“Stand fast therefore in the liberty wherewith Christ hath made us free, and be not entangled again with the yoke of bondage.” (Gal. 5:1.)

“Where the Spirit of the Lord is, there is liberty.” (2 Cor. 3:17.)

One of the greatest blessings that the Lord has given His sons to help them understand the love and wisdom of our Father in Heaven, is the opportunity to be an earthly father. There is no other way to learn the depths of love, sorrow, joy, and concern than becoming a parent. From the moment your child is born, you feel an instant love and connection that binds you forever. Watching your child struggle with an illness will bring you greater worry, concern and humility that you have ever experienced before becoming a parent. Likewise, in watching your child overcome adversity, you will experience joy and gratitude that is far greater than anything the world can offer. These are the gifts that come from fatherhood.

As fathers experience life through their child’s eyes, they can get a better sense of how our Father in Heaven sees His children. They better understand His love and His desire to see us obtain all that He has. This is why fathers work so hard to provide and protect their children. This is why they take their job of presiding very seriously. Fathers know what is at stake if they fail to teach their children of the natural consequences that follow every action.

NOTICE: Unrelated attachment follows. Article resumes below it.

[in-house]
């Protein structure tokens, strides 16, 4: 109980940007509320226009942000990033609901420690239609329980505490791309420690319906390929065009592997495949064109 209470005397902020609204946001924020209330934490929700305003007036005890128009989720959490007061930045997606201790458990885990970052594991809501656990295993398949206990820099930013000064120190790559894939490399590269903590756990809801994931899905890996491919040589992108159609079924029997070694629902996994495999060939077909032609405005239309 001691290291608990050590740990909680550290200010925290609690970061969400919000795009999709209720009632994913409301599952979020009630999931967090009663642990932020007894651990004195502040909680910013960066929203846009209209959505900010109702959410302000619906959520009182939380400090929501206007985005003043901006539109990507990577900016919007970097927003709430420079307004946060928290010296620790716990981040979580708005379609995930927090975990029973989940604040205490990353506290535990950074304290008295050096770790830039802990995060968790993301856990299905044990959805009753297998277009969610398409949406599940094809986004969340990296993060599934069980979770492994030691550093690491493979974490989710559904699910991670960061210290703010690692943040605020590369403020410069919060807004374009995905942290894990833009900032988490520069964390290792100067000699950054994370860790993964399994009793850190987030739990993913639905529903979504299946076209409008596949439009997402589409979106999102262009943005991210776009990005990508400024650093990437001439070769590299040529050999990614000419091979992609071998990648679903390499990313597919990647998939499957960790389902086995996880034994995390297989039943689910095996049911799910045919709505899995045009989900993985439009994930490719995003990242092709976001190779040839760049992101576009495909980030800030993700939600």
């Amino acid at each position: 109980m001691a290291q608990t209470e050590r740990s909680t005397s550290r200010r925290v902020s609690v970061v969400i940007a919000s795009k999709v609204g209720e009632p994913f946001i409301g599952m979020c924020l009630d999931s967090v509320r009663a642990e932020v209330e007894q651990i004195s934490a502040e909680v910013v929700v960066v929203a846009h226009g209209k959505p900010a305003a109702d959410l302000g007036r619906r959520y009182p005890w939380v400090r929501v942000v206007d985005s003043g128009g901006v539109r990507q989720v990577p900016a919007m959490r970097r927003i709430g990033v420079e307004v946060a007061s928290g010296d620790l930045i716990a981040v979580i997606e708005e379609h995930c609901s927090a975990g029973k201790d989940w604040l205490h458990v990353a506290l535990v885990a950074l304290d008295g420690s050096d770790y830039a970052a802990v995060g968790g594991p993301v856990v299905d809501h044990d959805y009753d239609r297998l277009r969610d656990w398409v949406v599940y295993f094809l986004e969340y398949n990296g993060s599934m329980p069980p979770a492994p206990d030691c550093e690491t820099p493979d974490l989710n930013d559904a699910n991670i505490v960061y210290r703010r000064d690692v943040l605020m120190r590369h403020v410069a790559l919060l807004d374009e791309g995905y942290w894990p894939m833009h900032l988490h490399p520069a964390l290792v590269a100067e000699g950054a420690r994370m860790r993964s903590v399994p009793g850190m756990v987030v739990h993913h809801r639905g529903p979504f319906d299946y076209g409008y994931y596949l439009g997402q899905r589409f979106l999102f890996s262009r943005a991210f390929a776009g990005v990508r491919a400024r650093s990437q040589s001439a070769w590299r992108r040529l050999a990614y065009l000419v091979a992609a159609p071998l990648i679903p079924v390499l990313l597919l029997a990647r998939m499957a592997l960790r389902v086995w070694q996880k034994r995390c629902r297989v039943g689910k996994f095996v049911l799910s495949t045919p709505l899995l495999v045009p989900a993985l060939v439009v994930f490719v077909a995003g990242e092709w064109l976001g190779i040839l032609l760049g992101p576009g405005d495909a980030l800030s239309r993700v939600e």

So, here’s to Brian, and other fathers around the world. May they find the strength to keep saving their children from the deep end of the pool and falling rocks. May they continue teaching right from wrong. And warn against things like excessive debt, poor eating habits, improper dating, laziness, too much screen time, etc., etc., etc.,…. not because they want to be mean, but because they have the perspective to see the natural consequences that follow each action. We thank you!

Happy Father’s Day!

 

*Names have been changed